Revelation is Never Easy

I’m filling in at Sunday morning bible Class at Resurrection on May 19.  I can teach anything I would like.  Since I’m preaching on Rev. 22 on June 2, over in Illinois, and the Epistle lesson for May 19, is from Rev. 21, why not give myself a head start by looking at the texts leading into Rev. 22.  You will recall that Rev. 22 is the last book of the bible and starts with the river flowing with the water of life right down main street.

Rev. 21 begins with the Bride of Christ, New Jerusalem, which is the church descending from heaven and God taking up residence on the earth in the New earth and new heaven.  To understand that whole new earth and heaven thing we need to look back at the description of the resurrection in Rev. 20:11-15 which also mentions heaven and earth fleeing God.  But then to understand the resurrection scene we need to look at the judgment of all the demonic enemies of the believers which is featured in chapters 17-20:10. Then we need to look at the first and second deaths and the first and second resurrections.

But to understand the Bride of Christ we need to look at Rev. 19:6-9.

Now if you are still hanging in there with me and not twirling around in circles you can see that if I’m not careful I’m going to end up back in Rev. 1.  By the way speaking of circles, Rev. is not written in a linear fashion beginning at the beginning and ending at the end.  It is a series of circles which lap back on one another with flash backs and leaps ahead, besides all the visions of seven horned beasts and numbers that aren’t to be taken literally.

But despite the risk of turning into a whiling dervish, I am going to teach Rev. 21 on May 19, after we cover parts of Chapter 20. Take that John.

Leaving the Maple Helicopter Pad on a Sunday Morning

            We left our maple helicopter pad, with a light scent of Japanese lilac lingering, at 7:05 aiming the blue Kia for Illinois.  Across the Father of Waters on the J.B Bridge we traveled, where the ol’ man river was still free to roam from home into Illinois backwaters.  Greed feeding dikes and levees turning the river into a piped channel in the name of progress and economic development have not yet been inflicted on this area south of St. Louis.

            Along highway 3 we hailed Columbia as we passed through, making a pit stop at MotoMart.  Then on to Waterloo without meeting ours, skirting around the location of Napoleon’s demise, on a new four lane bypass.  Twelve miles on we came to Redbud, where I have never seen any redbuds budding red.  The winter wheat was flourishing in the fields as was the yellow rocket in neglected places.  Corn which should have been “this high” is not yet planted nor the soybeans.  Too wet, “But it’ll turn out alright,” said a farmer at St. John’s, “Always does.”

St John’s is just south of Ruma, pop. 300 where hwy. 155 branches off to old Fort Kaskaskia, the road was closed informed the orange sign.  We travel down the hill out of Ruma and up another rise where on its ascent we spot the welcome cross topped steeple with the church soon emerging about a quarter mile off to the left along 1st road, between two fields.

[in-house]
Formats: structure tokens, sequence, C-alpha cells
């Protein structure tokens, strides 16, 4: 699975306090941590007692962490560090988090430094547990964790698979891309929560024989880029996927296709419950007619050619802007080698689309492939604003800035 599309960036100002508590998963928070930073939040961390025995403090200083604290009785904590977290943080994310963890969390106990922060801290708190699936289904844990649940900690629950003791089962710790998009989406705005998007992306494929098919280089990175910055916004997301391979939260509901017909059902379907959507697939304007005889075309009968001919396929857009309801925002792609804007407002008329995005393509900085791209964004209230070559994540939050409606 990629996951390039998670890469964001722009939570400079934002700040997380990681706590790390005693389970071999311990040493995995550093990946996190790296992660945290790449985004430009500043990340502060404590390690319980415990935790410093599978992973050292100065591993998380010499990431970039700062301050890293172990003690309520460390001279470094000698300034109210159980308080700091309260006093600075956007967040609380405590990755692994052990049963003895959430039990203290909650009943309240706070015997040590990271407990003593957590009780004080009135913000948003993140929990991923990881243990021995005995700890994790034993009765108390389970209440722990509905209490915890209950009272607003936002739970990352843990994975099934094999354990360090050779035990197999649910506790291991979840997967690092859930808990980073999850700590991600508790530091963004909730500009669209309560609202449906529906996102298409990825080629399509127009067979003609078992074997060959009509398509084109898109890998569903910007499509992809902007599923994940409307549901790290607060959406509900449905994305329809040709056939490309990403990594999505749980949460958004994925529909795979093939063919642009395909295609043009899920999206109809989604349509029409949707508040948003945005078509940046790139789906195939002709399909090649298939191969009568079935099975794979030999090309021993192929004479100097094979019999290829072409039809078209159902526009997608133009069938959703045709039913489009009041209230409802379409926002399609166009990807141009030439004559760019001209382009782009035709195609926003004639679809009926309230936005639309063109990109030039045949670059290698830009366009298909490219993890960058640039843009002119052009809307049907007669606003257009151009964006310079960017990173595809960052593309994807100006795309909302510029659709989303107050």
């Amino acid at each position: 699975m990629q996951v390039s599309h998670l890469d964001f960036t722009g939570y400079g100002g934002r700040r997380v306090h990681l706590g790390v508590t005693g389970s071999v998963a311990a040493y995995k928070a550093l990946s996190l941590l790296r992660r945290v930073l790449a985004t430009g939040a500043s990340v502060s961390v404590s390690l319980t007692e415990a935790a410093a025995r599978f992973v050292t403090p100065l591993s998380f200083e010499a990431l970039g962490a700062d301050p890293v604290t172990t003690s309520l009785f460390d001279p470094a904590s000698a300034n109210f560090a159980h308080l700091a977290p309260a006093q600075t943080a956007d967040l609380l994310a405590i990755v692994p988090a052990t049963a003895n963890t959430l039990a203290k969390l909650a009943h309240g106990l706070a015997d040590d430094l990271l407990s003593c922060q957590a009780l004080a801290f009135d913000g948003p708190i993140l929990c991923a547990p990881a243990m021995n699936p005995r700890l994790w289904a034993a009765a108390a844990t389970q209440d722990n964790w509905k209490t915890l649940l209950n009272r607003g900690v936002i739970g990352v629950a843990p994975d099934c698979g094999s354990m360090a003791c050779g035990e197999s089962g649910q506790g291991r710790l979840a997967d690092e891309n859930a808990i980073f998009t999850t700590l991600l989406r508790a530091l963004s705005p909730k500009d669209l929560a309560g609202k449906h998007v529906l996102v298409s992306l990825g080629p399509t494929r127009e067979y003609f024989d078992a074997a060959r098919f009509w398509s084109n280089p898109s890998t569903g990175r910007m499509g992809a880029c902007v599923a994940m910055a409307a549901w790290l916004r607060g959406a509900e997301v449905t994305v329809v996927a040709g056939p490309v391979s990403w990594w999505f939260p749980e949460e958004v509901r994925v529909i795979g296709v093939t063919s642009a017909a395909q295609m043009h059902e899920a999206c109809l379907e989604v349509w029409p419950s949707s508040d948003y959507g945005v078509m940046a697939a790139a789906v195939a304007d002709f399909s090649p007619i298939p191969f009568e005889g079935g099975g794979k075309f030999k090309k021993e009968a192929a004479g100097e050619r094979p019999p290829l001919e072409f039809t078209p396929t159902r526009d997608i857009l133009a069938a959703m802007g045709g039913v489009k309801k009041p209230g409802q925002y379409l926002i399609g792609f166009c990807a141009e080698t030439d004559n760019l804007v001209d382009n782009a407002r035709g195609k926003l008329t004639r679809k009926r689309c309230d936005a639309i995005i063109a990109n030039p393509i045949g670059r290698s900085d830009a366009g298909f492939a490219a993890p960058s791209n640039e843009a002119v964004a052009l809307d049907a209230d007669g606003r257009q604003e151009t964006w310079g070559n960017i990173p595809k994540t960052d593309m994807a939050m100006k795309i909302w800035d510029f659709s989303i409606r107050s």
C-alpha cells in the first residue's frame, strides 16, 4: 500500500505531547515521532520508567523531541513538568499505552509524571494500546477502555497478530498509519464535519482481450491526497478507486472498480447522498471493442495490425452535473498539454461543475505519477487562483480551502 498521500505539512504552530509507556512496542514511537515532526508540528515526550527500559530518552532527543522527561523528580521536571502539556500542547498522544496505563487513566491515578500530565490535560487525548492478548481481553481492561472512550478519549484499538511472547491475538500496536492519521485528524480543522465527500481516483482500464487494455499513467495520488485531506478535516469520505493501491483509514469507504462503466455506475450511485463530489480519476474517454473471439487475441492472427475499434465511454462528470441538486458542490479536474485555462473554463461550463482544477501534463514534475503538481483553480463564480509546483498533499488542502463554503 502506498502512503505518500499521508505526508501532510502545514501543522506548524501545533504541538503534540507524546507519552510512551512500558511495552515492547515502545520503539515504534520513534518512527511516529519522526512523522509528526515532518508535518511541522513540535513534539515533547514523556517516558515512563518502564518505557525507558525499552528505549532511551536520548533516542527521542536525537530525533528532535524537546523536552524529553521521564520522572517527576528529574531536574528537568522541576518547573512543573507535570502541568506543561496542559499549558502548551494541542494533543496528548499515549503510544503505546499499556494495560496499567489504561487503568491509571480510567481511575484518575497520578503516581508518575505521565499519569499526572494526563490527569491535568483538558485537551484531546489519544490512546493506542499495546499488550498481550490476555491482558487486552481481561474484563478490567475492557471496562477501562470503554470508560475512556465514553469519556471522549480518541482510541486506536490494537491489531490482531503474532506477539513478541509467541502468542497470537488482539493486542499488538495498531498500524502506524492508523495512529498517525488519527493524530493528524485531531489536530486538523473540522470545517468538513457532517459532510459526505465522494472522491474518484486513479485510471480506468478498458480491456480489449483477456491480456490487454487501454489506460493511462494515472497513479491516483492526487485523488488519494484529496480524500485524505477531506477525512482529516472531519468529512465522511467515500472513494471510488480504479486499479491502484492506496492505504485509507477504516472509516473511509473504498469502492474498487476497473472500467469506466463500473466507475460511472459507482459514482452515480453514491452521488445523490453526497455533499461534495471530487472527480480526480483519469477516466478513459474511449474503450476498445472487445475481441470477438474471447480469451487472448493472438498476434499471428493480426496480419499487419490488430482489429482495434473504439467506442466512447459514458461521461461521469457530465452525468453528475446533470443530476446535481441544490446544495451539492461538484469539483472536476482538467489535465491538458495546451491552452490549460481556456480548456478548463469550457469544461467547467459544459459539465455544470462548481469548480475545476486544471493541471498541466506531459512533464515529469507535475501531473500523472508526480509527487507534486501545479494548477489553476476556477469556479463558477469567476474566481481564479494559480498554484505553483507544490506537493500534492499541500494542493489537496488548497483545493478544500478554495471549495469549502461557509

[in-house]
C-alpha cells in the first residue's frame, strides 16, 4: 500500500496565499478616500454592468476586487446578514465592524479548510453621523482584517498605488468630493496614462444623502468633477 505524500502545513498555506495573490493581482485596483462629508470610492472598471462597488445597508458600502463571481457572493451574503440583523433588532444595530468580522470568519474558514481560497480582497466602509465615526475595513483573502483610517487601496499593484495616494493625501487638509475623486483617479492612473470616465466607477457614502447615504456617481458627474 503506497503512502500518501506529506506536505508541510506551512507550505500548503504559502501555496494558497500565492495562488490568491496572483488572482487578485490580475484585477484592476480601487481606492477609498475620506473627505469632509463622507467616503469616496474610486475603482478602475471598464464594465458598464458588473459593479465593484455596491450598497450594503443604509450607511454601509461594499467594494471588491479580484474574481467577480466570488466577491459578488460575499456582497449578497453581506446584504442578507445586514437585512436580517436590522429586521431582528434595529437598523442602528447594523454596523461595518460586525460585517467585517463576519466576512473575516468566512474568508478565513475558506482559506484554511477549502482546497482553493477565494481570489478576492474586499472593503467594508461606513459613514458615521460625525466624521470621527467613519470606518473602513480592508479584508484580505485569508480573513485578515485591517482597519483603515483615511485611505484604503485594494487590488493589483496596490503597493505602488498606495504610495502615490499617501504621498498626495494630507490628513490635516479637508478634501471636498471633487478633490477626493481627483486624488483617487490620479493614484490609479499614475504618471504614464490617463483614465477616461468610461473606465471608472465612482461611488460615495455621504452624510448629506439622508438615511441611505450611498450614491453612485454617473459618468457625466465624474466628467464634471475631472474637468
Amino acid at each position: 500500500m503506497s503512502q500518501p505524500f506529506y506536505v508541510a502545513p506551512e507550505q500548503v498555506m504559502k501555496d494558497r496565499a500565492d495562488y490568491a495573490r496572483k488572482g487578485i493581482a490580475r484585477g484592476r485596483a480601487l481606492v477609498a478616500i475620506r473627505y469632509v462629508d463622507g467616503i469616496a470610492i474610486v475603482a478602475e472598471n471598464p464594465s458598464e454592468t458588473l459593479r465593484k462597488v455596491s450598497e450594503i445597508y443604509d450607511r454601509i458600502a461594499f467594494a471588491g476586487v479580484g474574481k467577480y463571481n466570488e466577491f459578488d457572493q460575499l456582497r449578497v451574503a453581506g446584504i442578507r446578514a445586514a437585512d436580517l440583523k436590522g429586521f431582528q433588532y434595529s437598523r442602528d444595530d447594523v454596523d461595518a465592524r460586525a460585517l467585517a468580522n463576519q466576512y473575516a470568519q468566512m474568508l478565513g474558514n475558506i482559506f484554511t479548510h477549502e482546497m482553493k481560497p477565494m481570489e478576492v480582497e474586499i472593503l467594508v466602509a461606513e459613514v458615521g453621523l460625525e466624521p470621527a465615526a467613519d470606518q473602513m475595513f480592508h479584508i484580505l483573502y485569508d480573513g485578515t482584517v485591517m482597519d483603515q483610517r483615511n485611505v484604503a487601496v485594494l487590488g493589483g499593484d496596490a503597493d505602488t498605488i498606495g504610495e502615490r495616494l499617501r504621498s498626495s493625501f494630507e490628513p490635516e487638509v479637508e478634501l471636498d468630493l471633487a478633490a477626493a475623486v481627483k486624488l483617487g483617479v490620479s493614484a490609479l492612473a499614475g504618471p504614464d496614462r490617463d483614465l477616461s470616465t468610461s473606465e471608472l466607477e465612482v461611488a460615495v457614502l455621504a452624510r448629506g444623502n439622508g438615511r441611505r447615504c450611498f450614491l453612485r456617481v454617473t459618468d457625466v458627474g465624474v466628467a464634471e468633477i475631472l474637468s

At St John’s the acoustics are grand and the people huggingly friendly.  “Should I give the check to you or just give it to your wife?” asks the treasurer who knows.  “Give it to my wife, why bother with the middle man?”

After that service we are on south a few miles across the flooded to Kaskaskia river to St. Peter’s where the people are friendly and reserved and the acoustics making singing difficult.

Shortly after 11:00 we are retracing our route, while I eat my lunch arriving home about noon.  So, it is on a Sunday morning in the Lord’s vineyard, in his field, among his flock.  We’ll be back on June 2nd.

You Gotta Love a Sense of Humor

It occurred to me that as Proverbs 10:12 advises, “Hate starts quarrels, but love covers every wrong.”  That bit of wisdom is echoed in I Peter 4:8, when he advises that having been loved to death by Christ, “Above all, continue to love one another fervently, because love covers many sins.”  James ends his letter in the same way.

This love is a determination not to let our faults and foibles and sins become an obstacle in our relationship with God and with one another.  After all, Paul tells us in I Cor. 13, that when all is said and done, love alone will stand.

Now what I just wrote about in the above is not what I intended to write.  That’s the problem with writing, the writer often loses control and the whole kit and kaboodle goes off in its own direction.

What I intended to write was, that love may cover a multitude of sins, but a sense of humor covers a bunch of stuff too.   The only thing which comes to mind is the words of my German teacher at Concordia College. St. Paul.  Mr. Ehrhardt, liked to say when something happened in class, “Hans Vockle sweet petunia, ja, ja, ja.”  He said that when he asked Tom Schoenborn, one spring afternoon, to continue reading using a word that sounded like “Weider.” So, Tom got up and opened the window wider.  Mr. Ehrhardt used the phrase when Dave came into class late and said, “Besser Spate als nie.”  Better late than never.

You gotta love it.